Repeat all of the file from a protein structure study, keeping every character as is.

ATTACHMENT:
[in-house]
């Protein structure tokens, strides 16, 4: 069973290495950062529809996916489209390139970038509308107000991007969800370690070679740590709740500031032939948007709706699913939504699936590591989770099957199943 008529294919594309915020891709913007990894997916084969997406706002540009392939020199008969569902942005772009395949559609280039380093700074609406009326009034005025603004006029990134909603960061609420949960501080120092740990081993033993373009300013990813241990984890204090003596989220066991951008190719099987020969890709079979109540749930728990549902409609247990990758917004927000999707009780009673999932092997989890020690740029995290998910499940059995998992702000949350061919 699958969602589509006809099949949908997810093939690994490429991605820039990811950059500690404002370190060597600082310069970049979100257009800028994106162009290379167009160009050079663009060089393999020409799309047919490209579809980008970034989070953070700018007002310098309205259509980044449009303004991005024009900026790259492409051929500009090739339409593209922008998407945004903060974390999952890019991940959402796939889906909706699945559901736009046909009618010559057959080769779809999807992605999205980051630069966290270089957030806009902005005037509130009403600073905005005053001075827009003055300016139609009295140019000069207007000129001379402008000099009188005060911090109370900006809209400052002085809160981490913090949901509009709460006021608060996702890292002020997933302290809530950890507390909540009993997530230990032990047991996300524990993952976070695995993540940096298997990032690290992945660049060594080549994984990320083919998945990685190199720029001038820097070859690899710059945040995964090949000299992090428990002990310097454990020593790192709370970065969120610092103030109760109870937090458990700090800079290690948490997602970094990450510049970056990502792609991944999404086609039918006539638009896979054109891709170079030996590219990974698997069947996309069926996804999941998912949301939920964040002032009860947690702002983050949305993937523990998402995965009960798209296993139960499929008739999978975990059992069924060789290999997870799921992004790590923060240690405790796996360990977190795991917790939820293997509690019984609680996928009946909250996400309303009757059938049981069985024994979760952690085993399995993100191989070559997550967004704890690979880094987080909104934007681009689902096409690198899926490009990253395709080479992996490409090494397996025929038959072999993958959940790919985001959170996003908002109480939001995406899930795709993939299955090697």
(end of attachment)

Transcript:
[in-house]
């Protein structure tokens, strides 16, 4: 069973290495950062529809996916489209390139970038509308107000991007969800370690070679740590709740500031032939948007709706699913939504699936590591989770099957199943 008529294919594309915020891709913007990894997916084969997406706002540009392939020199008969569902942005772009395949559609280039380093700074609406009326009034005025603004006029990134909603960061609420949960501080120092740990081993033993373009300013990813241990984890204090003596989220066991951008190719099987020969890709079979109540749930728990549902409609247990990758917004927000999707009780009673999932092997989890020690740029995290998910499940059995998992702000949350061919 699958969602589509006809099949949908997810093939690994490429991605820039990811950059500690404002370190060597600082310069970049979100257009800028994106162009290379167009160009050079663009060089393999020409799309047919490209579809980008970034989070953070700018007002310098309205259509980044449009303004991005024009900026790259492409051929500009090739339409593209922008998407945004903060974390999952890019991940959402796939889906909706699945559901736009046909009618010559057959080769779809999807992605999205980051630069966290270089957030806009902005005037509130009403600073905005005053001075827009003055300016139609009295140019000069207007000129001379402008000099009188005060911090109370900006809209400052002085809160981490913090949901509009709460006021608060996702890292002020997933302290809530950890507390909540009993997530230990032990047991996300524990993952976070695995993540940096298997990032690290992945660049060594080549994984990320083919998945990685190199720029001038820097070859690899710059945040995964090949000299992090428990002990310097454990020593790192709370970065969120610092103030109760109870937090458990700090800079290690948490997602970094990450510049970056990502792609991944999404086609039918006539638009896979054109891709170079030996590219990974698997069947996309069926996804999941998912949301939920964040002032009860947690702002983050949305993937523990998402995965009960798209296993139960499929008739999978975990059992069924060789290999997870799921992004790590923060240690405790796996360990977190795991917790939820293997509690019984609680996928009946909250996400309303009757059938049981069985024994979760952690085993399995993100191989070559997550967004704890690979880094987080909104934007681009689902096409690198899926490009990253395709080479992996490409090494397996025929038959072999993958959940790919985001959170996003908002109480939001995406899930795709993939299955090697």